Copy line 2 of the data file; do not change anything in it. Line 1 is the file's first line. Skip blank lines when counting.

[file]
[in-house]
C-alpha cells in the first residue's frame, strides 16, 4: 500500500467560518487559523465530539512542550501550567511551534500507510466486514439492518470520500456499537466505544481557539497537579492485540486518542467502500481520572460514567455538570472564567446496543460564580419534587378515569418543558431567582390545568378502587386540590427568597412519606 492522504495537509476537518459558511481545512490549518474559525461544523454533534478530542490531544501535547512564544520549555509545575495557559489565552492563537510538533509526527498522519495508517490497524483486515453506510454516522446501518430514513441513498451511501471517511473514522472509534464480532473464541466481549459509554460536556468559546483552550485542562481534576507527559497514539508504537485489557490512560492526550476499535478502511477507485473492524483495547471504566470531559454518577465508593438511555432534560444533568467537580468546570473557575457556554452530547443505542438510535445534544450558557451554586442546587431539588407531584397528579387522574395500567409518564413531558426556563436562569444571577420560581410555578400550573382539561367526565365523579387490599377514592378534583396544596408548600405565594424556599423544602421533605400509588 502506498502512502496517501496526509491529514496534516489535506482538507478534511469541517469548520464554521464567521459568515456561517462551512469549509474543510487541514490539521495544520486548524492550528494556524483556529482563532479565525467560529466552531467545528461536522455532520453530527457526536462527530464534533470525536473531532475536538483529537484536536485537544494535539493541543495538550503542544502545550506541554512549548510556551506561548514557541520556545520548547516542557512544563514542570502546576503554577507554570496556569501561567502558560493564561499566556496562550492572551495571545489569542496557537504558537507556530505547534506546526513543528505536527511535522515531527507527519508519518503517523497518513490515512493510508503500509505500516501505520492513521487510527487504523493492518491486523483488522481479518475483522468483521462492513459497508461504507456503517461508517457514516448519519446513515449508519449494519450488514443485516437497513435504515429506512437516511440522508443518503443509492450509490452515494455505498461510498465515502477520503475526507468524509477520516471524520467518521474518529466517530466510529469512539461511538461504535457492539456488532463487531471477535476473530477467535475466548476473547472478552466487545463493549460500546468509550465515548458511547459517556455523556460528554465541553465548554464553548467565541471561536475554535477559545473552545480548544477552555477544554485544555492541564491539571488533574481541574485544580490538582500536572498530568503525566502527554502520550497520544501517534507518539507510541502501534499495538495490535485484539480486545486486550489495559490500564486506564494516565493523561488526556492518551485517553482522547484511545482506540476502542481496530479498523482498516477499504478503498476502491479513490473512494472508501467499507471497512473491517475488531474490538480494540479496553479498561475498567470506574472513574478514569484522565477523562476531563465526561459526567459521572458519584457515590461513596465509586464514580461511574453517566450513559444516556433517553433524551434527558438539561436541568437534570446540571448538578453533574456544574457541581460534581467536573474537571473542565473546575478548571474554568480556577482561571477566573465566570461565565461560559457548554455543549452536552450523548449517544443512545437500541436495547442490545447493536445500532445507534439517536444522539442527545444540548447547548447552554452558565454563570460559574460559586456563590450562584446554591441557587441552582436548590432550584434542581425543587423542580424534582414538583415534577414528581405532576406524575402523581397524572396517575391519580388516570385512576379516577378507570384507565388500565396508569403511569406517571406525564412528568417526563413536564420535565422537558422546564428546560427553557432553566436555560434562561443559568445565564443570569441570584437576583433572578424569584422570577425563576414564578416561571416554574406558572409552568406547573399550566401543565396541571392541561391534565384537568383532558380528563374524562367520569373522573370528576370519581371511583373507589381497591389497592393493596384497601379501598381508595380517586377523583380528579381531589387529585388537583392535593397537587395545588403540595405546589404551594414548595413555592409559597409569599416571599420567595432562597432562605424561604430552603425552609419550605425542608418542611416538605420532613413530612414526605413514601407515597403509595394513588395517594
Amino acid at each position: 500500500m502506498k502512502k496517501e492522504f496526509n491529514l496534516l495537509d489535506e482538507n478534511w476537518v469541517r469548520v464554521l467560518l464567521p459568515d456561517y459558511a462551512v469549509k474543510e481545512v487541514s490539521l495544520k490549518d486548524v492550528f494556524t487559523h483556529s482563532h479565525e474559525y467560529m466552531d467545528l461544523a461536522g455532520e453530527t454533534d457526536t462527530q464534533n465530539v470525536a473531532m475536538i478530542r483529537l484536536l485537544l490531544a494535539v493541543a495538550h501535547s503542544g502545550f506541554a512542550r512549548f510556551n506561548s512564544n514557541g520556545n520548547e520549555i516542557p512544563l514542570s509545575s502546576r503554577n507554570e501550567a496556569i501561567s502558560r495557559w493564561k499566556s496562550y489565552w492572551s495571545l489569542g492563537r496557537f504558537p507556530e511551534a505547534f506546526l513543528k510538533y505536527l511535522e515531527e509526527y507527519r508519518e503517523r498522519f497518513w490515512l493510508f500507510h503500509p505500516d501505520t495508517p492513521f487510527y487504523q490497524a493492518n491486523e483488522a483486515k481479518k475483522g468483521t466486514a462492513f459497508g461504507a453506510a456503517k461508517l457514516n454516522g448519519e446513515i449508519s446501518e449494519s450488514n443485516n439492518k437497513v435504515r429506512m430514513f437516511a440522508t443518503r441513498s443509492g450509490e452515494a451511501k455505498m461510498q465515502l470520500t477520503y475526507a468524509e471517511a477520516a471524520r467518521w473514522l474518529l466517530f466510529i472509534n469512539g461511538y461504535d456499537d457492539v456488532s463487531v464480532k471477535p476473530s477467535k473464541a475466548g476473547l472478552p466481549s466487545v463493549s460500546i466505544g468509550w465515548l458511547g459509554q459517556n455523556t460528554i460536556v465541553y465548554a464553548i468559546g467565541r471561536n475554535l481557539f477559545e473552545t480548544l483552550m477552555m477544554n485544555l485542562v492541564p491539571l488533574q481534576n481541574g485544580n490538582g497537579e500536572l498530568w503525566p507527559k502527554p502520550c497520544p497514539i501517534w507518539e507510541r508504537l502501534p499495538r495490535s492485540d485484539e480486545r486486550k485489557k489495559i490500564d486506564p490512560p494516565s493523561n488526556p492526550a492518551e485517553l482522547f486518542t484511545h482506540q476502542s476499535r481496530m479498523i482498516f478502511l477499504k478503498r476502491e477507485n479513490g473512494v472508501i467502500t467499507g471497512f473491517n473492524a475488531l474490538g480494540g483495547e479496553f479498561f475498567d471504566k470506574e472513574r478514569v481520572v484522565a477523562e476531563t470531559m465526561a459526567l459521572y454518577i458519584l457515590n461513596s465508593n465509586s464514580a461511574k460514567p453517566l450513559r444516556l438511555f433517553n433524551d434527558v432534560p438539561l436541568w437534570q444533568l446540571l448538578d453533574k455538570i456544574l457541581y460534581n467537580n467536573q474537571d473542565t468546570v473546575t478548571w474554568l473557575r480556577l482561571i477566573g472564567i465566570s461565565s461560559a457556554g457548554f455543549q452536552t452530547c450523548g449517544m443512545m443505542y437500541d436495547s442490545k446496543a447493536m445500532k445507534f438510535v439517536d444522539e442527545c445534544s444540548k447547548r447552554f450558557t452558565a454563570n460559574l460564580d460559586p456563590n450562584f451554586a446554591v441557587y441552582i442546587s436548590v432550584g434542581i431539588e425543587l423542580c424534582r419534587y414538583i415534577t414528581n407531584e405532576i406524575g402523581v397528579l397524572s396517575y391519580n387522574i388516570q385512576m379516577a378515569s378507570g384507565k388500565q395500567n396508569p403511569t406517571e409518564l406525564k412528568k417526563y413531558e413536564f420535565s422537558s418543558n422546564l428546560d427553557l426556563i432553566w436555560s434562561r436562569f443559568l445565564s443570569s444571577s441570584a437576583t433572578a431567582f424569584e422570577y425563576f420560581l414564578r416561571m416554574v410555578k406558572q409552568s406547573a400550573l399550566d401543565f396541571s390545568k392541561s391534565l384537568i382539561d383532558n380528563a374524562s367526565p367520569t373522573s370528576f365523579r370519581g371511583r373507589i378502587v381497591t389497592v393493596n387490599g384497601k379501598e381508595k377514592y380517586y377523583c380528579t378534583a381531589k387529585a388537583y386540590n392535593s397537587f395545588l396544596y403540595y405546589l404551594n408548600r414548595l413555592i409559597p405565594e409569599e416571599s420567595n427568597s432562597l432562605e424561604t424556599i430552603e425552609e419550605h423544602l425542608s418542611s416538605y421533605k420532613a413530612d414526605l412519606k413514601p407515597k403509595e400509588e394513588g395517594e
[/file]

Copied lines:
C-alpha cells in the first residue's frame, strides 16, 4: 500500500467560518487559523465530539512542550501550567511551534500507510466486514439492518470520500456499537466505544481557539497537579492485540486518542467502500481520572460514567455538570472564567446496543460564580419534587378515569418543558431567582390545568378502587386540590427568597412519606 492522504495537509476537518459558511481545512490549518474559525461544523454533534478530542490531544501535547512564544520549555509545575495557559489565552492563537510538533509526527498522519495508517490497524483486515453506510454516522446501518430514513441513498451511501471517511473514522472509534464480532473464541466481549459509554460536556468559546483552550485542562481534576507527559497514539508504537485489557490512560492526550476499535478502511477507485473492524483495547471504566470531559454518577465508593438511555432534560444533568467537580468546570473557575457556554452530547443505542438510535445534544450558557451554586442546587431539588407531584397528579387522574395500567409518564413531558426556563436562569444571577420560581410555578400550573382539561367526565365523579387490599377514592378534583396544596408548600405565594424556599423544602421533605400509588 502506498502512502496517501496526509491529514496534516489535506482538507478534511469541517469548520464554521464567521459568515456561517462551512469549509474543510487541514490539521495544520486548524492550528494556524483556529482563532479565525467560529466552531467545528461536522455532520453530527457526536462527530464534533470525536473531532475536538483529537484536536485537544494535539493541543495538550503542544502545550506541554512549548510556551506561548514557541520556545520548547516542557512544563514542570502546576503554577507554570496556569501561567502558560493564561499566556496562550492572551495571545489569542496557537504558537507556530505547534506546526513543528505536527511535522515531527507527519508519518503517523497518513490515512493510508503500509505500516501505520492513521487510527487504523493492518491486523483488522481479518475483522468483521462492513459497508461504507456503517461508517457514516448519519446513515449508519449494519450488514443485516437497513435504515429506512437516511440522508443518503443509492450509490452515494455505498461510498465515502477520503475526507468524509477520516471524520467518521474518529466517530466510529469512539461511538461504535457492539456488532463487531471477535476473530477467535475466548476473547472478552466487545463493549460500546468509550465515548458511547459517556455523556460528554465541553465548554464553548467565541471561536475554535477559545473552545480548544477552555477544554485544555492541564491539571488533574481541574485544580490538582500536572498530568503525566502527554502520550497520544501517534507518539507510541502501534499495538495490535485484539480486545486486550489495559490500564486506564494516565493523561488526556492518551485517553482522547484511545482506540476502542481496530479498523482498516477499504478503498476502491479513490473512494472508501467499507471497512473491517475488531474490538480494540479496553479498561475498567470506574472513574478514569484522565477523562476531563465526561459526567459521572458519584457515590461513596465509586464514580461511574453517566450513559444516556433517553433524551434527558438539561436541568437534570446540571448538578453533574456544574457541581460534581467536573474537571473542565473546575478548571474554568480556577482561571477566573465566570461565565461560559457548554455543549452536552450523548449517544443512545437500541436495547442490545447493536445500532445507534439517536444522539442527545444540548447547548447552554452558565454563570460559574460559586456563590450562584446554591441557587441552582436548590432550584434542581425543587423542580424534582414538583415534577414528581405532576406524575402523581397524572396517575391519580388516570385512576379516577378507570384507565388500565396508569403511569406517571406525564412528568417526563413536564420535565422537558422546564428546560427553557432553566436555560434562561443559568445565564443570569441570584437576583433572578424569584422570577425563576414564578416561571416554574406558572409552568406547573399550566401543565396541571392541561391534565384537568383532558380528563374524562367520569373522573370528576370519581371511583373507589381497591389497592393493596384497601379501598381508595380517586377523583380528579381531589387529585388537583392535593397537587395545588403540595405546589404551594414548595413555592409559597409569599416571599420567595432562597432562605424561604430552603425552609419550605425542608418542611416538605420532613413530612414526605413514601407515597403509595394513588395517594